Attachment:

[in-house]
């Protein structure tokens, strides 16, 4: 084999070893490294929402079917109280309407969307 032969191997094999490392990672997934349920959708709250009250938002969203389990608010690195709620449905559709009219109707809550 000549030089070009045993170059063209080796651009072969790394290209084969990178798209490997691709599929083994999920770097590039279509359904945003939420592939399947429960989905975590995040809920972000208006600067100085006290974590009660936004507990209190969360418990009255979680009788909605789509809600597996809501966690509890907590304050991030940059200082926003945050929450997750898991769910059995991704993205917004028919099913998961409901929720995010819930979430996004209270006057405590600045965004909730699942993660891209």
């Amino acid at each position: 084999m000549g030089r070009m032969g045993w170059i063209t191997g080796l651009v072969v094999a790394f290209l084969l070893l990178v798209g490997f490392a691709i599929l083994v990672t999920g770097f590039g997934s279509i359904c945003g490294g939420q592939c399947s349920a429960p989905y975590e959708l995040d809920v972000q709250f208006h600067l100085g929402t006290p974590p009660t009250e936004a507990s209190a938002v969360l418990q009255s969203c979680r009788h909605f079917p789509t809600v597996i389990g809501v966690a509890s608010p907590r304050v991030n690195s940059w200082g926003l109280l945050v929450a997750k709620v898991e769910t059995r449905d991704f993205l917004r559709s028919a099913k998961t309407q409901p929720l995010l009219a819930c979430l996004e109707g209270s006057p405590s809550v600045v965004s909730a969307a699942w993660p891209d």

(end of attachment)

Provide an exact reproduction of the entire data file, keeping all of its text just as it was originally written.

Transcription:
[in-house]
């Protein structure tokens, strides 16, 4: 084999070893490294929402079917109280309407969307 032969191997094999490392990672997934349920959708709250009250938002969203389990608010690195709620449905559709009219109707809550 000549030089070009045993170059063209080796651009072969790394290209084969990178798209490997691709599929083994999920770097590039279509359904945003939420592939399947429960989905975590995040809920972000208006600067100085006290974590009660936004507990209190969360418990009255979680009788909605789509809600597996809501966690509890907590304050991030940059200082926003945050929450997750898991769910059995991704993205917004028919099913998961409901929720995010819930979430996004209270006057405590600045965004909730699942993660891209």
């Amino acid at each position: 084999m000549g030089r070009m032969g045993w170059i063209t191997g080796l651009v072969v094999a790394f290209l084969l070893l990178v798209g490997f490392a691709i599929l083994v990672t999920g770097f590039g997934s279509i359904c945003g490294g939420q592939c399947s349920a429960p989905y975590e959708l995040d809920v972000q709250f208006h600067l100085g929402t006290p974590p009660t009250e936004a507990s209190a938002v969360l418990q009255s969203c979680r009788h909605f079917p789509t809600v597996i389990g809501v966690a509890s608010p907590r304050v991030n690195s940059w200082g926003l109280l945050v929450a997750k709620v898991e769910t059995r449905d991704f993205l917004r559709s028919a099913k998961t309407q409901p929720l995010l009219a819930c979430l996004e109707g209270s006057p405590s809550v600045v965004s909730a969307a699942w993660p891209d």